There is plenty of confusing diet and nutrition advice out there, and some of the most conflicting information centers around whether you should be including fruit in your diet.
Studies have also shown that people who replace refined sugars and sweeteners with whole foods like fresh or dried fruit have improved wellness in areas like cardiovascular disease and obesity-related illnesses that are increasingly common in western society.
Regularly eating whole fruit can bring a variety of health benefits. On the other hand, fruit contains carbohydrates in the form of sugars demonized by more than a few fad diets. This leaves us with the question: does the nutritional value of whole fruit outweigh the downsides fruit sugar might bring?
Many fruit varieties naturally contain two main types of sugar: fructose and glucose. These sugars differ from the added sugars you can find in many processed foods. High fructose corn syrup, and sucrose (or table sugar) are two of the main types of sugar often added to many kinds of foods and beverages to sweeten them.
Even in the world of fructose, not all forms are created equal. There is an increasing body of research that continues to link high levels of fructose intake to diabetes, heart disease, and obesity. It is worth noting, though, that much of this research has been focused on processed fructose, not on the natural sugar found in whole fruit or minimally processed fruit juices.
These are far from the only forms of sugar. Even in fruit, sugar alcohols such as erythritol can occur alongside fructose. A more comprehensive list of the most common sugars include:
If you are looking to get the wellness benefits of eating fruit, but want to keep your sugar intake as low as possible, there are a few fruits you may want to avoid. Mangoes are one of the most common fruits that are high in natural sugars. Despite their health benefits, pomegranates actually have large amounts of sugar. Passion fruit and lychees, though less common in the United States, rank even higher.
At the other end of the spectrum, lemons, limes, kiwi fruit, and raspberries all have less sugar than most other fruit. This may not seem like a stretch, with the tart or citrus flavors in these options. It may surprise some people to learn that strawberries, despite their sweet taste, are actually near the lower end of the spectrum when it comes to the amount of sugar they contain.
The potential dangers of high sugar content foods are often linked to increases in blood sugar levels. While this is a concern for foods with processed sugars, diets containing whole fruits have been shown to correlate to lower blood sugar levels. Even diabetics, who typically need to be very careful about sugar intake, have been proven to benefit from the careful inclusion of fresh fruit into their diets.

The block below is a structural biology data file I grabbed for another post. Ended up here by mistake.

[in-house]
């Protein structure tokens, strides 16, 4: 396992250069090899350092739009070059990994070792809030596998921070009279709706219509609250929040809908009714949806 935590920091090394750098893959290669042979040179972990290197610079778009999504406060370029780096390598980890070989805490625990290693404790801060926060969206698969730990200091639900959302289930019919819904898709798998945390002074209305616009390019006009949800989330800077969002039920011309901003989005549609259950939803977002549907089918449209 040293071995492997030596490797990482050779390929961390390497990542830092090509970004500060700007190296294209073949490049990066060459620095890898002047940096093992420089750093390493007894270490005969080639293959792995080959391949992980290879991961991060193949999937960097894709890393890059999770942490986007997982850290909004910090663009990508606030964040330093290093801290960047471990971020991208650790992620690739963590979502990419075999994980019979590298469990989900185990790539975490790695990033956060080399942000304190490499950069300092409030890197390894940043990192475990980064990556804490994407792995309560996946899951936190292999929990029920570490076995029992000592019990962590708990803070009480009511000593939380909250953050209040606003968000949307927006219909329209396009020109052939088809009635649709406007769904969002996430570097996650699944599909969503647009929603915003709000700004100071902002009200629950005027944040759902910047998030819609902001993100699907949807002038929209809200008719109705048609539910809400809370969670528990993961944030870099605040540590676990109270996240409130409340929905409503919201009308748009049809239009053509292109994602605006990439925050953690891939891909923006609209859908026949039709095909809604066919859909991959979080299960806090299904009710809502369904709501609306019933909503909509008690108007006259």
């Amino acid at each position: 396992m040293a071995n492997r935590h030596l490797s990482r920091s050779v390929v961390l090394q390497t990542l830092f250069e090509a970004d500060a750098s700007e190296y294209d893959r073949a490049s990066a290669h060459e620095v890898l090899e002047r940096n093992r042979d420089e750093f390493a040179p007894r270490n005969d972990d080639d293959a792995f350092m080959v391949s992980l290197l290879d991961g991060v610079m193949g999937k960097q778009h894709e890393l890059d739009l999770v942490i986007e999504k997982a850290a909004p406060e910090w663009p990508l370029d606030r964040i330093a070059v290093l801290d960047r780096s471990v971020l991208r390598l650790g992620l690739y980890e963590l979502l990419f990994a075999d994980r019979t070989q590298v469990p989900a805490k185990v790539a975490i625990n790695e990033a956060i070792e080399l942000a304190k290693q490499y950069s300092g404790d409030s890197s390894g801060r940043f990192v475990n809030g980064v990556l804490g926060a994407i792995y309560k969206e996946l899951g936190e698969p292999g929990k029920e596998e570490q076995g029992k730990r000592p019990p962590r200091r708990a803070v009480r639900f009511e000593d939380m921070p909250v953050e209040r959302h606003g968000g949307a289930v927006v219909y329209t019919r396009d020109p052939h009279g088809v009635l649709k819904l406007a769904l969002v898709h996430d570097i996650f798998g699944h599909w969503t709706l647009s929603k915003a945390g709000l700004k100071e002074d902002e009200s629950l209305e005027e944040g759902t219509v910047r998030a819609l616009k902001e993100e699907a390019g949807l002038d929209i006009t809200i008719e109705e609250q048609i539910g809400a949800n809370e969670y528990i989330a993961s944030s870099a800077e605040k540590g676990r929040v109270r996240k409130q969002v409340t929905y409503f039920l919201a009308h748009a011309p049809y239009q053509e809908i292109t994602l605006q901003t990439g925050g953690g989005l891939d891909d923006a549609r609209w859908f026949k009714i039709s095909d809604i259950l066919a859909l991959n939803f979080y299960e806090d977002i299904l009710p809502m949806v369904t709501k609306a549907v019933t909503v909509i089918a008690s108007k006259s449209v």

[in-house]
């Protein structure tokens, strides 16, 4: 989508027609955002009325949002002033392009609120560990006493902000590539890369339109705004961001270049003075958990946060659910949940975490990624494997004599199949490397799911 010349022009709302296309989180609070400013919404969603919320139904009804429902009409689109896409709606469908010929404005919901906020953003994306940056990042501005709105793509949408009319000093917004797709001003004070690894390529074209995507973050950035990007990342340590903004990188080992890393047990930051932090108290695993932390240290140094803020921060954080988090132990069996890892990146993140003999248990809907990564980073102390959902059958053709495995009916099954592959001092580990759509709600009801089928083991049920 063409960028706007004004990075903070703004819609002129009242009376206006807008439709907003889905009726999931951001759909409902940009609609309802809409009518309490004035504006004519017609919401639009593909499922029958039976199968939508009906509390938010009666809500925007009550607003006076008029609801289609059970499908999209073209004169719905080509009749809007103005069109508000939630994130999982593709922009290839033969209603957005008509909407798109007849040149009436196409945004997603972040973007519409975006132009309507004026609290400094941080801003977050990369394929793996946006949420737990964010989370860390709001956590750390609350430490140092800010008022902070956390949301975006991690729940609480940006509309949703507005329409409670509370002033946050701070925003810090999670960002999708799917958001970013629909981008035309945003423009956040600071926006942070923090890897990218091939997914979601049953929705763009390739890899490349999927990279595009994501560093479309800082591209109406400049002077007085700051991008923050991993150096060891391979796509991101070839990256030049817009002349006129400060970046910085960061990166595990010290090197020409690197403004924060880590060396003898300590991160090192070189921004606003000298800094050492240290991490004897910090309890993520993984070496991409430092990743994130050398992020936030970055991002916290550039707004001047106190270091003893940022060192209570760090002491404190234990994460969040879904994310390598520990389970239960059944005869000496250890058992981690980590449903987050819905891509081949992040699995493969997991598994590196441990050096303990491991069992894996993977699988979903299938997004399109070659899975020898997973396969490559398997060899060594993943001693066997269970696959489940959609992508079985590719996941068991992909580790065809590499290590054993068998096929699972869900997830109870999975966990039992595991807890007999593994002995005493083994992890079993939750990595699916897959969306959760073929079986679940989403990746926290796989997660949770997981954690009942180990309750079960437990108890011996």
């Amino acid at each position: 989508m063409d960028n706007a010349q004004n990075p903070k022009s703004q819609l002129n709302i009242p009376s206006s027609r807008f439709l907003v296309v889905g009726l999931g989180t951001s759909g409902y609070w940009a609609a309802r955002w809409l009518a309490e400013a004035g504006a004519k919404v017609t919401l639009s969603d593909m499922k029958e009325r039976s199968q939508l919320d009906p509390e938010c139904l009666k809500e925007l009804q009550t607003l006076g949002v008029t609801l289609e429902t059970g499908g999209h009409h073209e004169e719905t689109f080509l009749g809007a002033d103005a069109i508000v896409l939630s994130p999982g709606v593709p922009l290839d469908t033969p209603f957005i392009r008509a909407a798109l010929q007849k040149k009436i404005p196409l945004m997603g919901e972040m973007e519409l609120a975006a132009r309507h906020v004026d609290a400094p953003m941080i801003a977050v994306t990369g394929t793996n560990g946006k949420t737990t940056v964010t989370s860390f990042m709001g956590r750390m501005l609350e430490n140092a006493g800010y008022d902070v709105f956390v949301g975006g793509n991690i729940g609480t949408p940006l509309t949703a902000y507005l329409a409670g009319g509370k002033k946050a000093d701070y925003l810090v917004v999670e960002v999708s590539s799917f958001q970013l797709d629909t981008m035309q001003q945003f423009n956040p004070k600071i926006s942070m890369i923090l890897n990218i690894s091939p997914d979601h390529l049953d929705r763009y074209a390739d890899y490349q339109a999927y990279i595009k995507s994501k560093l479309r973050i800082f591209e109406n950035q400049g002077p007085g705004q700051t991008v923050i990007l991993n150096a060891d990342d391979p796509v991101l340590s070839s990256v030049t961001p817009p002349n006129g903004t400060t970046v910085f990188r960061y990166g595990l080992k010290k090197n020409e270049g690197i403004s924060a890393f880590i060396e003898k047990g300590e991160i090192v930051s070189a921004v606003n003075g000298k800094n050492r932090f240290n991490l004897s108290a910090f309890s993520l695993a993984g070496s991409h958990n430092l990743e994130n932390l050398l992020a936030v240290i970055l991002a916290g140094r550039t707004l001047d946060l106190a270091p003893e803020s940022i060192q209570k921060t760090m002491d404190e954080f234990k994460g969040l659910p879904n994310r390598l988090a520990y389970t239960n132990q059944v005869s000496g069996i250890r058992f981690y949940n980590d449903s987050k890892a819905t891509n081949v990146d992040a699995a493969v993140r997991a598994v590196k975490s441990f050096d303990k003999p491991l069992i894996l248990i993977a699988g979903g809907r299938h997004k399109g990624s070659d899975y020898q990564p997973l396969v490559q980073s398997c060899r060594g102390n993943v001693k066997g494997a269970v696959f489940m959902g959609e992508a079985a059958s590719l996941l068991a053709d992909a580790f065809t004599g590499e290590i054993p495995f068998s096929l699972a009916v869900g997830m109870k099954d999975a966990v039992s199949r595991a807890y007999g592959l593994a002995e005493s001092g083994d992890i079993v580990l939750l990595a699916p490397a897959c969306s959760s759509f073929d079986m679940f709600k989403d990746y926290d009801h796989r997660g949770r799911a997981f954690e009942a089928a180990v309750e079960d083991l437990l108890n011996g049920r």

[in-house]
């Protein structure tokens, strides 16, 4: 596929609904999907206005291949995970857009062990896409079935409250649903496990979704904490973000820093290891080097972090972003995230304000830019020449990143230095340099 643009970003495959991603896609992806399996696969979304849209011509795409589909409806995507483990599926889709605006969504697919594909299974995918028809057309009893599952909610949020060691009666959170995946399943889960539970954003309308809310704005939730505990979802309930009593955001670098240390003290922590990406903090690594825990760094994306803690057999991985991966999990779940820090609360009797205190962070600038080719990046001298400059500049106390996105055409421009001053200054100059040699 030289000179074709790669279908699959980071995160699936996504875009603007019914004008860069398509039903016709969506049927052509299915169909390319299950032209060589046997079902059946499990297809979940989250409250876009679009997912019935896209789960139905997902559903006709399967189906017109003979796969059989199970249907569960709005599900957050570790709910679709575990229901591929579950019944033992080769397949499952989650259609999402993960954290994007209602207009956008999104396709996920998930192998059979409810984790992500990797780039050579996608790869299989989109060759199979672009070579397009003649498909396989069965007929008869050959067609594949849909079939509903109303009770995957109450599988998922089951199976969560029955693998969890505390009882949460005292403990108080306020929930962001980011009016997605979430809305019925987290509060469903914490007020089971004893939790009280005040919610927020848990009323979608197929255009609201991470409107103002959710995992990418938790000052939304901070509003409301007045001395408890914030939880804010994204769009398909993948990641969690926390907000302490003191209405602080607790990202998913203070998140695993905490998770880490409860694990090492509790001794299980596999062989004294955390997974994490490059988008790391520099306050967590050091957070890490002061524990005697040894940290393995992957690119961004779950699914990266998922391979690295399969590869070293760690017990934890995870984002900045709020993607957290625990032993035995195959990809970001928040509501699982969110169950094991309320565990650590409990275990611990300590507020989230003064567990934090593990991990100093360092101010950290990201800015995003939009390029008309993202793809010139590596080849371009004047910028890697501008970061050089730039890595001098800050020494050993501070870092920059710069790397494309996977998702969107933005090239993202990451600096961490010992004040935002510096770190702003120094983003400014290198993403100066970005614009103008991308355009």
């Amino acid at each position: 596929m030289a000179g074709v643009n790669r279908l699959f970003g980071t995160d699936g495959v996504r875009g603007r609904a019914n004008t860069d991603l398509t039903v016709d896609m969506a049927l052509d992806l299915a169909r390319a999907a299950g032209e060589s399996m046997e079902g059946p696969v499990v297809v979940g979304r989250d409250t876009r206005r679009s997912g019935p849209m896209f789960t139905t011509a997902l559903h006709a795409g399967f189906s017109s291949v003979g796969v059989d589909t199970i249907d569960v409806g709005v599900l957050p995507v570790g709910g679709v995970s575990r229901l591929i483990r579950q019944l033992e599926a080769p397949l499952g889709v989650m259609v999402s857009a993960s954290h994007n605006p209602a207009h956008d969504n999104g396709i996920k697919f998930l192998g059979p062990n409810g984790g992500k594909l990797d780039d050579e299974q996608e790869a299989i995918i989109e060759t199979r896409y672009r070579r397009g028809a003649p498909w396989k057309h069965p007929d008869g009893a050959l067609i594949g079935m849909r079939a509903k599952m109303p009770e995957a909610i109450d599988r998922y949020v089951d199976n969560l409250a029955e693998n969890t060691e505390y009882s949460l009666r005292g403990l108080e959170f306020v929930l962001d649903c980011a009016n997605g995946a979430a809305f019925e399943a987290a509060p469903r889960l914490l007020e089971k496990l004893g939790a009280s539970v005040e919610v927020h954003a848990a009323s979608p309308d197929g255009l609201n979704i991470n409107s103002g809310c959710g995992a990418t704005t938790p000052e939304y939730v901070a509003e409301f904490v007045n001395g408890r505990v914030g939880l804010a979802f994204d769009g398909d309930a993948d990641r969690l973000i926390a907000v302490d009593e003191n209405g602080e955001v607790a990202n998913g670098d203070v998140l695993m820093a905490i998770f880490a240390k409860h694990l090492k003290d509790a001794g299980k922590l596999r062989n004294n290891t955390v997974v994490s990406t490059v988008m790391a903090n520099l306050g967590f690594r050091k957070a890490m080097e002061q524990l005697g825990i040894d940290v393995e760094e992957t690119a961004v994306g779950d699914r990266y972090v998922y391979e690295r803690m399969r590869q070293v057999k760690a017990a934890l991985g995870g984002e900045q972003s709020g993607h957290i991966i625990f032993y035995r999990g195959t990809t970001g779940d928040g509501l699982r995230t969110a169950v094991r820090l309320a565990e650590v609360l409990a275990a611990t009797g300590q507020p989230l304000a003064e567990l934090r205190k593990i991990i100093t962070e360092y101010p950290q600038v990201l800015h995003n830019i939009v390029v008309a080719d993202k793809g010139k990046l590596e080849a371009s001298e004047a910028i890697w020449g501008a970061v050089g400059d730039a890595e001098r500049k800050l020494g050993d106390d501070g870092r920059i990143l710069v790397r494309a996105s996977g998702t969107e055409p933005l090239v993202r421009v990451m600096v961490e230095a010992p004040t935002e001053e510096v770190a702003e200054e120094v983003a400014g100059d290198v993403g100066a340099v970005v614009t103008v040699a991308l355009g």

If you are trying to lose weight, or have been struggling with obesity, you may want to be more careful than most in counting the carbs and watching the amount of sugar you allow in your diet. Even with these constraints, many dietitians will still recommend including some whole fruits or raw fruit juices into your diet unless you are on a very restrictive no-carb diet.
The list of benefits associated with fruit consumption is long. Lowered risk of extreme weight gain and smaller chances of cardiovascular disease, type 2 diabetes, and obesity are all linked to eating a balanced diet that contains fresh fruits and vegetables. As naturally occurring, nutritious elements of a healthy diet, fruit can provide phytochemicals, potassium, and antioxidants that all contribute to better overall health and wellness.
At FruitSmart, we know there is more to fruit than just harvesting the raw product. We work closely with our partners to help them overcome the challenges and unanswered questions that can arise when trying to include fruit in their consumer products.
As consumer sentiment continues to shift toward healthier eating, it can be harder to create products that look attractive on the nutrition label and prove tempting to consumers. The natural sweetening properties of fruit sugars can help by providing creative ways to bridge the gap between health concerns and consumers’ tastes.
Many food producers have relied on added sugars to create the unique flavors people have come to know. As market sentiments continue to shift, brands need to be responsive to these changes. Rather than seeing this as a challenge, FruitSmart is ready to help provide new opportunities to provide sustainable, wholesome products that will tempt with their flavor as well as nutritional credentials.
At FruitSmart, we do more than just provide a product list or a set of samples to our partners. We are here to work with you to develop solutions instead of merely providing ingredients. If you are ready to start creating, or recreating, with the possibilities partnering with FruitSmart can provide, contact us today to start the conversation.